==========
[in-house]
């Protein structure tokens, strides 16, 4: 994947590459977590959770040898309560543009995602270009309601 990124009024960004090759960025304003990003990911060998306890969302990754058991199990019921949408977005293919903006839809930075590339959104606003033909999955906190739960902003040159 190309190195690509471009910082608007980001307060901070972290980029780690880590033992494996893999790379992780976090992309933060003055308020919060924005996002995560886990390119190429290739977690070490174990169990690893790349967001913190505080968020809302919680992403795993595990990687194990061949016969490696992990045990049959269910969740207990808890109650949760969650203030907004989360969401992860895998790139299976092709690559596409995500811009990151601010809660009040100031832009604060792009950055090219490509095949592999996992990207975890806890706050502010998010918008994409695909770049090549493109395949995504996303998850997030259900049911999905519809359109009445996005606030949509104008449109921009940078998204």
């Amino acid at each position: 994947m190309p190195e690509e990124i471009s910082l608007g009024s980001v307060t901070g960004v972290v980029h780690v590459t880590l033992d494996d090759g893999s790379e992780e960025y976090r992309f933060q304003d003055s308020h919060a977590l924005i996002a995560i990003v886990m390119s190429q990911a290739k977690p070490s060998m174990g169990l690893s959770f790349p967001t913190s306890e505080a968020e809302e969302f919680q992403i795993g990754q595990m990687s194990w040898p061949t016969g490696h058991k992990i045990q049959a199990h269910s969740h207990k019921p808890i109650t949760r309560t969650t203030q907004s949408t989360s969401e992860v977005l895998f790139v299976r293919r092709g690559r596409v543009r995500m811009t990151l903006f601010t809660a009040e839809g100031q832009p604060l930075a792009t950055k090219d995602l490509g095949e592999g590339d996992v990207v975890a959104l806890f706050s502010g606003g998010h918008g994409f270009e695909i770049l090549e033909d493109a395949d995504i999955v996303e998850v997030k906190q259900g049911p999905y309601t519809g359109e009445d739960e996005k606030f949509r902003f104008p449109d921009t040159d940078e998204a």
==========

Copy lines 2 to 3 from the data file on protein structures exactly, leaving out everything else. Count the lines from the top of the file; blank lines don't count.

């Protein structure tokens, strides 16, 4: 994947590459977590959770040898309560543009995602270009309601 990124009024960004090759960025304003990003990911060998306890969302990754058991199990019921949408977005293919903006839809930075590339959104606003033909999955906190739960902003040159 190309190195690509471009910082608007980001307060901070972290980029780690880590033992494996893999790379992780976090992309933060003055308020919060924005996002995560886990390119190429290739977690070490174990169990690893790349967001913190505080968020809302919680992403795993595990990687194990061949016969490696992990045990049959269910969740207990808890109650949760969650203030907004989360969401992860895998790139299976092709690559596409995500811009990151601010809660009040100031832009604060792009950055090219490509095949592999996992990207975890806890706050502010998010918008994409695909770049090549493109395949995504996303998850997030259900049911999905519809359109009445996005606030949509104008449109921009940078998204």
């Amino acid at each position: 994947m190309p190195e690509e990124i471009s910082l608007g009024s980001v307060t901070g960004v972290v980029h780690v590459t880590l033992d494996d090759g893999s790379e992780e960025y976090r992309f933060q304003d003055s308020h919060a977590l924005i996002a995560i990003v886990m390119s190429q990911a290739k977690p070490s060998m174990g169990l690893s959770f790349p967001t913190s306890e505080a968020e809302e969302f919680q992403i795993g990754q595990m990687s194990w040898p061949t016969g490696h058991k992990i045990q049959a199990h269910s969740h207990k019921p808890i109650t949760r309560t969650t203030q907004s949408t989360s969401e992860v977005l895998f790139v299976r293919r092709g690559r596409v543009r995500m811009t990151l903006f601010t809660a009040e839809g100031q832009p604060l930075a792009t950055k090219d995602l490509g095949e592999g590339d996992v990207v975890a959104l806890f706050s502010g606003g998010h918008g994409f270009e695909i770049l090549e033909d493109a395949d995504i999955v996303e998850v997030k906190q259900g049911p999905y309601t519809g359109e009445d739960e996005k606030f949509r902003f104008p449109d921009t040159d940078e998204a």